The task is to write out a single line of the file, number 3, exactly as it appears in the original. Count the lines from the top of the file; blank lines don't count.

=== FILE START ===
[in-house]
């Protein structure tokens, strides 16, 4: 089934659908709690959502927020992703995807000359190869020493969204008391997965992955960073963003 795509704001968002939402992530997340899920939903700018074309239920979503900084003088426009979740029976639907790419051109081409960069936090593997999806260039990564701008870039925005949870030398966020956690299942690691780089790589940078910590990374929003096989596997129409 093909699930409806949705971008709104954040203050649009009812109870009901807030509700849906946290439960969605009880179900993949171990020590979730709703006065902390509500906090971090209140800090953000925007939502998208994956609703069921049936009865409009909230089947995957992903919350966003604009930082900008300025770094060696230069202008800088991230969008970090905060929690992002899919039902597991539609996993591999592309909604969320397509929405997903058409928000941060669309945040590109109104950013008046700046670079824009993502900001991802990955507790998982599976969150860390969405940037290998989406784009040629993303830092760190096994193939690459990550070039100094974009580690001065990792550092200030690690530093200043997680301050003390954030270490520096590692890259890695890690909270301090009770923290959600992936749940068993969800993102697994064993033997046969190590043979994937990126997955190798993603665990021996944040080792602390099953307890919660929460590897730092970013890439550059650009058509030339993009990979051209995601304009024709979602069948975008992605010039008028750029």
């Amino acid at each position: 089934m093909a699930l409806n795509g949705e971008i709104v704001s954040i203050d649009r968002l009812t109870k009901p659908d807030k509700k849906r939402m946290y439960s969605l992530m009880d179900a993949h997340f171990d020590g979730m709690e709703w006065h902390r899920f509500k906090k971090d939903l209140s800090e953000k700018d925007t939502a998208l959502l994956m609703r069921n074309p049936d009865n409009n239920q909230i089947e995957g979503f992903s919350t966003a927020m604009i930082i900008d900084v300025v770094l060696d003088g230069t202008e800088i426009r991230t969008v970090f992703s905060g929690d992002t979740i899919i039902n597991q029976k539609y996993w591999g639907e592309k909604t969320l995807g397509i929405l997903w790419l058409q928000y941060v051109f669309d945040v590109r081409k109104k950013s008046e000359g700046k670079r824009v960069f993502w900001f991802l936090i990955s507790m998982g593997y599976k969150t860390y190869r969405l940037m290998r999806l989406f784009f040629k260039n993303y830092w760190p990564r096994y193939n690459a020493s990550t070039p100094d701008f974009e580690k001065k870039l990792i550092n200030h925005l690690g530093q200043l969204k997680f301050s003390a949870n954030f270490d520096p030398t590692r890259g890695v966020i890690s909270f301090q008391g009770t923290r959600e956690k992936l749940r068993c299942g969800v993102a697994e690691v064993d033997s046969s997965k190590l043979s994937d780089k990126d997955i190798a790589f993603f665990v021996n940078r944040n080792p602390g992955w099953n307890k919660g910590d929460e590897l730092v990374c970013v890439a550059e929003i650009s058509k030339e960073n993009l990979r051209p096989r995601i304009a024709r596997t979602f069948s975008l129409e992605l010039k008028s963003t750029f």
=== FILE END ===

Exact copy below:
């Amino acid at each position: 089934m093909a699930l409806n795509g949705e971008i709104v704001s954040i203050d649009r968002l009812t109870k009901p659908d807030k509700k849906r939402m946290y439960s969605l992530m009880d179900a993949h997340f171990d020590g979730m709690e709703w006065h902390r899920f509500k906090k971090d939903l209140s800090e953000k700018d925007t939502a998208l959502l994956m609703r069921n074309p049936d009865n409009n239920q909230i089947e995957g979503f992903s919350t966003a927020m604009i930082i900008d900084v300025v770094l060696d003088g230069t202008e800088i426009r991230t969008v970090f992703s905060g929690d992002t979740i899919i039902n597991q029976k539609y996993w591999g639907e592309k909604t969320l995807g397509i929405l997903w790419l058409q928000y941060v051109f669309d945040v590109r081409k109104k950013s008046e000359g700046k670079r824009v960069f993502w900001f991802l936090i990955s507790m998982g593997y599976k969150t860390y190869r969405l940037m290998r999806l989406f784009f040629k260039n993303y830092w760190p990564r096994y193939n690459a020493s990550t070039p100094d701008f974009e580690k001065k870039l990792i550092n200030h925005l690690g530093q200043l969204k997680f301050s003390a949870n954030f270490d520096p030398t590692r890259g890695v966020i890690s909270f301090q008391g009770t923290r959600e956690k992936l749940r068993c299942g969800v993102a697994e690691v064993d033997s046969s997965k190590l043979s994937d780089k990126d997955i190798a790589f993603f665990v021996n940078r944040n080792p602390g992955w099953n307890k919660g910590d929460e590897l730092v990374c970013v890439a550059e929003i650009s058509k030339e960073n993009l990979r051209p096989r995601i304009a024709r596997t979602f069948s975008l129409e992605l010039k008028s963003t750029f």